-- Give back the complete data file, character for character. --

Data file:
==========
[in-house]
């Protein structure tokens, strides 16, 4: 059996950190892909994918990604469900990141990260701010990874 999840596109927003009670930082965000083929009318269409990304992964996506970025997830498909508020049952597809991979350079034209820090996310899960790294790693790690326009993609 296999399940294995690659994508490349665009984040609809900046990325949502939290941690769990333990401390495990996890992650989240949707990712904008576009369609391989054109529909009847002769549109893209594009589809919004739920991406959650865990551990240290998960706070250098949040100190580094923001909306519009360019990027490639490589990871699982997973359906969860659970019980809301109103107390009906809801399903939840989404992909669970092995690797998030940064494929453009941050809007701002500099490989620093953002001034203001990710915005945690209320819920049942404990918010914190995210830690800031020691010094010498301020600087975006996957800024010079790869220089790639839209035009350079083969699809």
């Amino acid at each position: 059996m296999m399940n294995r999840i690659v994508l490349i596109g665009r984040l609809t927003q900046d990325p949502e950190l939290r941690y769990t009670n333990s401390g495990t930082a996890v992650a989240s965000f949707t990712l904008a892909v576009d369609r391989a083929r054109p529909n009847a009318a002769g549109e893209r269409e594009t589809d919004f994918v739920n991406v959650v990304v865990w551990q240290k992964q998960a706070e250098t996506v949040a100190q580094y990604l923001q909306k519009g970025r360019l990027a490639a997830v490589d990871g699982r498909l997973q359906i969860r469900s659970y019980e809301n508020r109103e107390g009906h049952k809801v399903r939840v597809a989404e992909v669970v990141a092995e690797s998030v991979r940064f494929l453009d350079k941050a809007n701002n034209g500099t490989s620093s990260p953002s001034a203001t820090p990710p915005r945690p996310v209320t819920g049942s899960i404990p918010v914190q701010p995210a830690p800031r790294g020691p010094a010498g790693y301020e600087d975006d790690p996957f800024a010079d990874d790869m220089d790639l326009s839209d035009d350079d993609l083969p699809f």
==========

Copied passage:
[in-house]
């Protein structure tokens, strides 16, 4: 059996950190892909994918990604469900990141990260701010990874 999840596109927003009670930082965000083929009318269409990304992964996506970025997830498909508020049952597809991979350079034209820090996310899960790294790693790690326009993609 296999399940294995690659994508490349665009984040609809900046990325949502939290941690769990333990401390495990996890992650989240949707990712904008576009369609391989054109529909009847002769549109893209594009589809919004739920991406959650865990551990240290998960706070250098949040100190580094923001909306519009360019990027490639490589990871699982997973359906969860659970019980809301109103107390009906809801399903939840989404992909669970092995690797998030940064494929453009941050809007701002500099490989620093953002001034203001990710915005945690209320819920049942404990918010914190995210830690800031020691010094010498301020600087975006996957800024010079790869220089790639839209035009350079083969699809």
């Amino acid at each position: 059996m296999m399940n294995r999840i690659v994508l490349i596109g665009r984040l609809t927003q900046d990325p949502e950190l939290r941690y769990t009670n333990s401390g495990t930082a996890v992650a989240s965000f949707t990712l904008a892909v576009d369609r391989a083929r054109p529909n009847a009318a002769g549109e893209r269409e594009t589809d919004f994918v739920n991406v959650v990304v865990w551990q240290k992964q998960a706070e250098t996506v949040a100190q580094y990604l923001q909306k519009g970025r360019l990027a490639a997830v490589d990871g699982r498909l997973q359906i969860r469900s659970y019980e809301n508020r109103e107390g009906h049952k809801v399903r939840v597809a989404e992909v669970v990141a092995e690797s998030v991979r940064f494929l453009d350079k941050a809007n701002n034209g500099t490989s620093s990260p953002s001034a203001t820090p990710p915005r945690p996310v209320t819920g049942s899960i404990p918010v914190q701010p995210a830690p800031r790294g020691p010094a010498g790693y301020e600087d975006d790690p996957f800024a010079d990874d790869m220089d790639l326009s839209d035009d350079d993609l083969p699809f």